Is Insurance Deductible?
Insurance is deductible, but be careful because the insurance contract is not usually for the same period as the tax year. You will have to calculate how many months of each premium relate to the tax year.
Some travel costs are tax-deductible in the United States. Costs that are not deductible are the ones to see properties that you do not end up buying and travel to your parents with a side trip to a property is not deductible. However, inspection visits, repair visits, or showing the property to prospective tenants is.
The trick is to claim mileage of 45 points per mile for the journey and support this with a petrol receipt (even though the amounts will be different). Obviously, if you travel by subway, train, or bus you should deduct the receipted amount.
Annual Gas Inspection
You should deduct the invoice received from the contractor. However, it may be included in the agent’s bills if the agent has arranged it.
Other – telephone, stationary, tax advice, legal fees…keep the receipts and deduct accordingly.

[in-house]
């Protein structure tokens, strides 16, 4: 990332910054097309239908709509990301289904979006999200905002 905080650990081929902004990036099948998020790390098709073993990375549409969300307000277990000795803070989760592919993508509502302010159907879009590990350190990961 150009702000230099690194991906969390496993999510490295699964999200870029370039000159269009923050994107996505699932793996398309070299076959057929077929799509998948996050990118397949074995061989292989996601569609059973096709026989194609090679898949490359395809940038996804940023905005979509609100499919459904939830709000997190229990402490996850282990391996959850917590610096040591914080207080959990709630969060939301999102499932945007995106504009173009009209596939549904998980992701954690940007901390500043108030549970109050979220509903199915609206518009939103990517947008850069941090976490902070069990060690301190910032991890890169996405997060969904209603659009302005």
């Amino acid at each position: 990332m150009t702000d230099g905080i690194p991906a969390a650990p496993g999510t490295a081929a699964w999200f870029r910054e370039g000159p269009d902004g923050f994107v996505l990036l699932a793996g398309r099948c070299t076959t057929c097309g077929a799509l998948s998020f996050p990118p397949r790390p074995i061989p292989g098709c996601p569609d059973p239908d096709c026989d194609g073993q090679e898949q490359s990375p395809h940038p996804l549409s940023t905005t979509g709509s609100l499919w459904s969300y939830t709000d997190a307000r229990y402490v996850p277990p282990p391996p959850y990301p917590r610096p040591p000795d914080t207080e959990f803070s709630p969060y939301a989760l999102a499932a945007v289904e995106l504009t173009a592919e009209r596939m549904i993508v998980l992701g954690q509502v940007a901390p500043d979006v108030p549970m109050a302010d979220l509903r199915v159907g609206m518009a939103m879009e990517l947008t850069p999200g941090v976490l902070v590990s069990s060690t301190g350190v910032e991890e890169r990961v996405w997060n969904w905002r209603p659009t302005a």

Repairs, Repairs, and More Repairs
Repairs are tax-deductible expenses, but you need to understand what is a repair. A repair is basically fixing something that is broken on a like for like basis. If you improve something it is not a repair. So fixing a leaking tap is a repair, but replacing it with a much better one is an improvement.
You need to be careful because if you replace a broken wooden fence with metal railing this could be seen as an improvement. Improvements generally add value to the property. Repairs fix broken things.
Wear and Tear Allowance